Sexuality is an important part of many people's lives.
The big question
Can I still have relations after getting heart disease? The answer is ...yes! Just because you have heart disease doesn't mean a satisfying sex life must end. There's no reason why you can't resume normal activity as soon as you are ready.
When you are able to climb two flights of stairs without shortness of breath, chest pain, or chest discomfort. Most people can safely resume normal activity 3-8 weeks after a heart attack or heart surgery. If you are concerned, check with your doctor.
After a heart event
Depression can reduce your interest and capacity. You may feel anxious. You may have fears about performance. Your partner may be afraid. As a result, some couples may avoid holding and caressing, because they think these activities will be expected to lead to intimate relations. Yet this is a time when you need the closeness and connection of touch.
Some people avoid intercourse because of anxiety and fear caused by the pain of angina. Talk to your doctor. Pain may be avoided by taking nitroglycerin or a longer-acting nitrite or nitrite skin patches.
If you had a good relationship prior to getting heart disease, you should be able to continue to have a fulfilling relationship.
Can sex bring on a heart attack?
It's unlikely. Only six of 1,000 heart attack sufferers die of heart attacks during sex, and 80% of those are cheating on their partners when they die!
Having intimate relations with someone other than your partner causes anxiety and guilt, which further raises heart rate and blood pressure.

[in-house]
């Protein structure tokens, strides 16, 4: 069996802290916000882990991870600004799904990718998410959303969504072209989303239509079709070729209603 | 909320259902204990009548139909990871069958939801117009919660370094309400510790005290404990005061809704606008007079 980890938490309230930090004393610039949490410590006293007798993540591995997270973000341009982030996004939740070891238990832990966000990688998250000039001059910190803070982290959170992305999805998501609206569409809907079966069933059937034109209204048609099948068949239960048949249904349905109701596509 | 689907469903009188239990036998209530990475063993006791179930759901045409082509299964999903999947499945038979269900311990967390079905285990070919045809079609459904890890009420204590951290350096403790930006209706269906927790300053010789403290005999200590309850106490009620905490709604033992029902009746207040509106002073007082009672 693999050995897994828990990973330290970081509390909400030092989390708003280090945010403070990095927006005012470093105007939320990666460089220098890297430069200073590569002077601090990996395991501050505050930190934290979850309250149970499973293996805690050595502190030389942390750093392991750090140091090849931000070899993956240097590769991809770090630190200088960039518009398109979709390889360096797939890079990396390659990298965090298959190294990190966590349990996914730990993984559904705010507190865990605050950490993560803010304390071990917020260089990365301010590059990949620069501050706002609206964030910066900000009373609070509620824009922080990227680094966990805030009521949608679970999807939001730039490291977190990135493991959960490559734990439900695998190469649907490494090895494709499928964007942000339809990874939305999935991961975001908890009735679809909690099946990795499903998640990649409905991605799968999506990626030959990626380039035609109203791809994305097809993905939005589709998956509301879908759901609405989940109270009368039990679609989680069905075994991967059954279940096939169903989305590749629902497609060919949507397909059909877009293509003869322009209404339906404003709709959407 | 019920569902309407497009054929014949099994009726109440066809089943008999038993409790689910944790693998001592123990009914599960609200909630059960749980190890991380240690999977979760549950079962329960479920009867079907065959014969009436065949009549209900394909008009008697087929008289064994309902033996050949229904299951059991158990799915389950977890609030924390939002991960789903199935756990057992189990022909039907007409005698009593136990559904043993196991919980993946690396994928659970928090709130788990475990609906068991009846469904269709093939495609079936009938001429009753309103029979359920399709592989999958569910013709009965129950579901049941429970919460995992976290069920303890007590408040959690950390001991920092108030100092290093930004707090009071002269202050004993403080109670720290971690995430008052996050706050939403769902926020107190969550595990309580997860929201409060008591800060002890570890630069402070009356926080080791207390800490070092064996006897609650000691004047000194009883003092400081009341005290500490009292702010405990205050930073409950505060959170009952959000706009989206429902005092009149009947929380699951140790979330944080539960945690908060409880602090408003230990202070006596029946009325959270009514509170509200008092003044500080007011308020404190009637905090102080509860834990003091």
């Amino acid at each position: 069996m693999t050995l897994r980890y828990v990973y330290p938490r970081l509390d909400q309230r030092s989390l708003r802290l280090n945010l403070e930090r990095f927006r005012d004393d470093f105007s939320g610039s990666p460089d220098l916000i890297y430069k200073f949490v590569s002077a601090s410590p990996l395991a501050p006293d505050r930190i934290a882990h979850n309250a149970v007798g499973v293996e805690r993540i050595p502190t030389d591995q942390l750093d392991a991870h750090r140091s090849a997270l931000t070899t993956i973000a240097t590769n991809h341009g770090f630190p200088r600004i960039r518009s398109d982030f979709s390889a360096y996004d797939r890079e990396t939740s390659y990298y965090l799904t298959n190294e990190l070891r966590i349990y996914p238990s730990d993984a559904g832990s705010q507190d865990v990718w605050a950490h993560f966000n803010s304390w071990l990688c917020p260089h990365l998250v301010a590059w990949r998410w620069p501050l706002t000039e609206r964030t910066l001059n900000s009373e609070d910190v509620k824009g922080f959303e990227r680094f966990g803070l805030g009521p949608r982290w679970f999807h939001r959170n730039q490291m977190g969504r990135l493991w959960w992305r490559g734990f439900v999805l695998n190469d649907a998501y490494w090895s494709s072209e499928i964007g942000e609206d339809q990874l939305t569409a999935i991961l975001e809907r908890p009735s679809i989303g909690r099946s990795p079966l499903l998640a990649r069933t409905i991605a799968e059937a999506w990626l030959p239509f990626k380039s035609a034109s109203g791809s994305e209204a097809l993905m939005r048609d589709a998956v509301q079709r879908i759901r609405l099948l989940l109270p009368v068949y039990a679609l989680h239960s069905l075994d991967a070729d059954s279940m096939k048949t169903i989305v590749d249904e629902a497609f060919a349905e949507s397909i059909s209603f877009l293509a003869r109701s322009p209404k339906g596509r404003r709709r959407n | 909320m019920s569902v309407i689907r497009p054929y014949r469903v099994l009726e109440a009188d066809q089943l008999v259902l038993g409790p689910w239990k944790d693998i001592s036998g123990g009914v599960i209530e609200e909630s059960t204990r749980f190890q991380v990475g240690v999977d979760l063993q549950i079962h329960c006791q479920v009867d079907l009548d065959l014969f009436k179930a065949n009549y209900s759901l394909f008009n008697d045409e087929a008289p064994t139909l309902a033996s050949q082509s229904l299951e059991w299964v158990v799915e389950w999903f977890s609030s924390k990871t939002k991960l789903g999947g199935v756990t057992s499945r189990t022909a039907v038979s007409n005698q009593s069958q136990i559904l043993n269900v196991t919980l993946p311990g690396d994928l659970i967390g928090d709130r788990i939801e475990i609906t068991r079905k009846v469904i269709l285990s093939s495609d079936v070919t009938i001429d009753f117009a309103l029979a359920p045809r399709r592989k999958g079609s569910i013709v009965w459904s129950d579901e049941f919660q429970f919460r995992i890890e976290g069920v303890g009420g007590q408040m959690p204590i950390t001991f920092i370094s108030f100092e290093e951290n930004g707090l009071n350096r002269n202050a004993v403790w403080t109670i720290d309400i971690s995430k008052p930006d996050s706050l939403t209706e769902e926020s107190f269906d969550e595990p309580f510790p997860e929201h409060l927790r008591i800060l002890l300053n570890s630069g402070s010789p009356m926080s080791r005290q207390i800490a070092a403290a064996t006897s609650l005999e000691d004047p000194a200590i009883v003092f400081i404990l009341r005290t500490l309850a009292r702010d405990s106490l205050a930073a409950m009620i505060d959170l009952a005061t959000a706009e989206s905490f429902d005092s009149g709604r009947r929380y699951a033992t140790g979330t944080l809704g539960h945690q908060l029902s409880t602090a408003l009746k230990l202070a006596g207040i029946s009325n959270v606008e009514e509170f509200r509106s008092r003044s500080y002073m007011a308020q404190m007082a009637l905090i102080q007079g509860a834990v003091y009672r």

Side effects of drugs
Some drugs used to treat heart disease and high blood pressure can cause erectile and ejaculatory problems. Men with heart disease, high blood pressure, or diabetes can experience these problems, either because of the disease or the medications used to treat it. For both men and women there may be decreased desire and/or decreased ability to have an orgasm.
If you notice changes in your response after starting a new drug or after increasing the dosage of one you have been taking, notify your doctor. He or she can change your medication or your dosage.
Talk to your doctor - don't be embarrassed. But never stop taking your medication or adjust your dosage without consulting your doctor.
For many men with erectile dysfunction, medications such Viagra, Cialis, or Levitra can be effective. There have been concerns and media reports of side effects or increased risk of heart attack in men who already have heart disease. If used appropriately, these drugs appear to be well tolerated and reasonably safe - but this is something you must discuss with your doctor.
Viagra, Cialis, or Levitra should NOT be used if you regularly or frequently require nitroglycerin for chest pain. This combination of medications can cause a life-threatening drop in blood pressure.
If a man develops chest pain after taking Viagra, Cialis, or Levitra, he should not take nitroglycerin or nitrates. If the pain does not subside or if it is severe, call 9-1-1 for emergency help.
Go ahead and get amorous when:
Have your nitroglycerin handy in case you need it.
Don't do it when:
Focus on touch, sharing, and closeness, and the rest will follow when the time is right. Slowly increasing physical intimacy will help you and your partner regain your confidence.
Signs of trouble
Call your doctor if you experience: